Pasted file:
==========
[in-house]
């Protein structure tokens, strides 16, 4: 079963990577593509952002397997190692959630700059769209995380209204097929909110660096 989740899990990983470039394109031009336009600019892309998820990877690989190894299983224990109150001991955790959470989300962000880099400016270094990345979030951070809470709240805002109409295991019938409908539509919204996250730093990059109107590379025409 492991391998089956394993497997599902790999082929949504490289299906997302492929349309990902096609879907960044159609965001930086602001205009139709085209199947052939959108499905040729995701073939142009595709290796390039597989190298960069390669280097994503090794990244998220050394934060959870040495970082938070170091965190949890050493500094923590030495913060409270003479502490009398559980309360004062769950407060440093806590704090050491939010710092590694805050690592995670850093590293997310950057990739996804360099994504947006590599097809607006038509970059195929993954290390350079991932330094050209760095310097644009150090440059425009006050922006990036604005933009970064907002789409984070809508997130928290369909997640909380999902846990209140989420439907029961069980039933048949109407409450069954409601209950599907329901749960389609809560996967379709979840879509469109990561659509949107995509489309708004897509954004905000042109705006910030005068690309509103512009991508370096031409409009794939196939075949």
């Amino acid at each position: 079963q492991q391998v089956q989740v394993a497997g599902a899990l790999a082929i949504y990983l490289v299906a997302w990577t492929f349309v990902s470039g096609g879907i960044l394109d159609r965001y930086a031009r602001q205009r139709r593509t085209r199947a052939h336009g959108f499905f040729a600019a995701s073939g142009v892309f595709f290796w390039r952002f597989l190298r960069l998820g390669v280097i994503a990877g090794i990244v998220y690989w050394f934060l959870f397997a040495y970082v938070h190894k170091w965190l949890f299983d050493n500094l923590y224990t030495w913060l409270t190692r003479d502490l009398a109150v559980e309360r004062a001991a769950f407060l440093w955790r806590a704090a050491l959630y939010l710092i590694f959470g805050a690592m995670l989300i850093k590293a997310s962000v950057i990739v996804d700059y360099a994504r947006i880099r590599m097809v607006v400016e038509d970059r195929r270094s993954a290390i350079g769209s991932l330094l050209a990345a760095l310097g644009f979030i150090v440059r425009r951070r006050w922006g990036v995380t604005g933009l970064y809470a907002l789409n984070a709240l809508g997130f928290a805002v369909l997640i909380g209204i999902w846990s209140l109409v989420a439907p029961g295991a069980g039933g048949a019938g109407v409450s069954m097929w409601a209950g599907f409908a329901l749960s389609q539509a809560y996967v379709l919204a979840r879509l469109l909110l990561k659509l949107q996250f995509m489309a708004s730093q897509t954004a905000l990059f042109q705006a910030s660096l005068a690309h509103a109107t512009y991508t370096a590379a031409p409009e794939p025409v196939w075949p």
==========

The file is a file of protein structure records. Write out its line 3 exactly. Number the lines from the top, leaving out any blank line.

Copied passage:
């Amino acid at each position: 079963q492991q391998v089956q989740v394993a497997g599902a899990l790999a082929i949504y990983l490289v299906a997302w990577t492929f349309v990902s470039g096609g879907i960044l394109d159609r965001y930086a031009r602001q205009r139709r593509t085209r199947a052939h336009g959108f499905f040729a600019a995701s073939g142009v892309f595709f290796w390039r952002f597989l190298r960069l998820g390669v280097i994503a990877g090794i990244v998220y690989w050394f934060l959870f397997a040495y970082v938070h190894k170091w965190l949890f299983d050493n500094l923590y224990t030495w913060l409270t190692r003479d502490l009398a109150v559980e309360r004062a001991a769950f407060l440093w955790r806590a704090a050491l959630y939010l710092i590694f959470g805050a690592m995670l989300i850093k590293a997310s962000v950057i990739v996804d700059y360099a994504r947006i880099r590599m097809v607006v400016e038509d970059r195929r270094s993954a290390i350079g769209s991932l330094l050209a990345a760095l310097g644009f979030i150090v440059r425009r951070r006050w922006g990036v995380t604005g933009l970064y809470a907002l789409n984070a709240l809508g997130f928290a805002v369909l997640i909380g209204i999902w846990s209140l109409v989420a439907p029961g295991a069980g039933g048949a019938g109407v409450s069954m097929w409601a209950g599907f409908a329901l749960s389609q539509a809560y996967v379709l919204a979840r879509l469109l909110l990561k659509l949107q996250f995509m489309a708004s730093q897509t954004a905000l990059f042109q705006a910030s660096l005068a690309h509103a109107t512009y991508t370096a590379a031409p409009e794939p025409v196939w075949p």